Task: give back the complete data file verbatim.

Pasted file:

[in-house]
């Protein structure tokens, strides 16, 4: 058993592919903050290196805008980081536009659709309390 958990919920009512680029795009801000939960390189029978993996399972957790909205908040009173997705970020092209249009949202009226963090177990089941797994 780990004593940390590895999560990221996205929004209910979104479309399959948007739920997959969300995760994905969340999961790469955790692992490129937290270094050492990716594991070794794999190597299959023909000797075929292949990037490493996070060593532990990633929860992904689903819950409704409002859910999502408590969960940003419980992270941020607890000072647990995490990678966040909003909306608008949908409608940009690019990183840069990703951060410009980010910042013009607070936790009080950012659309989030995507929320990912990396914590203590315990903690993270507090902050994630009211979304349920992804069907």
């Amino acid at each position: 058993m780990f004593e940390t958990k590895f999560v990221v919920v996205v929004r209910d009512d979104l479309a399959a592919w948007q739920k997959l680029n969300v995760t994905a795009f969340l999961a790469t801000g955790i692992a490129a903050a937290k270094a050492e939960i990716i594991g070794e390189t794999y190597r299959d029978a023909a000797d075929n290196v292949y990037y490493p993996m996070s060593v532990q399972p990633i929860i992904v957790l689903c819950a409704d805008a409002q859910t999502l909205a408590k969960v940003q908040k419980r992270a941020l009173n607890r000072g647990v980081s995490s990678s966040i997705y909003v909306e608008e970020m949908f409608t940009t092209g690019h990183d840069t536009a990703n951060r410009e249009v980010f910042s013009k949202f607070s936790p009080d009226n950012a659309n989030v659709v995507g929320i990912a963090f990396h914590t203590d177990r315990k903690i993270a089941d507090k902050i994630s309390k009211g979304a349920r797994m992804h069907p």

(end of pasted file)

[in-house]
């Protein structure tokens, strides 16, 4: 058993592919903050290196805008980081536009659709309390 958990919920009512680029795009801000939960390189029978993996399972957790909205908040009173997705970020092209249009949202009226963090177990089941797994 780990004593940390590895999560990221996205929004209910979104479309399959948007739920997959969300995760994905969340999961790469955790692992490129937290270094050492990716594991070794794999190597299959023909000797075929292949990037490493996070060593532990990633929860992904689903819950409704409002859910999502408590969960940003419980992270941020607890000072647990995490990678966040909003909306608008949908409608940009690019990183840069990703951060410009980010910042013009607070936790009080950012659309989030995507929320990912990396914590203590315990903690993270507090902050994630009211979304349920992804069907």
């Amino acid at each position: 058993m780990f004593e940390t958990k590895f999560v990221v919920v996205v929004r209910d009512d979104l479309a399959a592919w948007q739920k997959l680029n969300v995760t994905a795009f969340l999961a790469t801000g955790i692992a490129a903050a937290k270094a050492e939960i990716i594991g070794e390189t794999y190597r299959d029978a023909a000797d075929n290196v292949y990037y490493p993996m996070s060593v532990q399972p990633i929860i992904v957790l689903c819950a409704d805008a409002q859910t999502l909205a408590k969960v940003q908040k419980r992270a941020l009173n607890r000072g647990v980081s995490s990678s966040i997705y909003v909306e608008e970020m949908f409608t940009t092209g690019h990183d840069t536009a990703n951060r410009e249009v980010f910042s013009k949202f607070s936790p009080d009226n950012a659309n989030v659709v995507g929320i990912a963090f990396h914590t203590d177990r315990k903690i993270a089941d507090k902050i994630s309390k009211g979304a349920r797994m992804h069907p």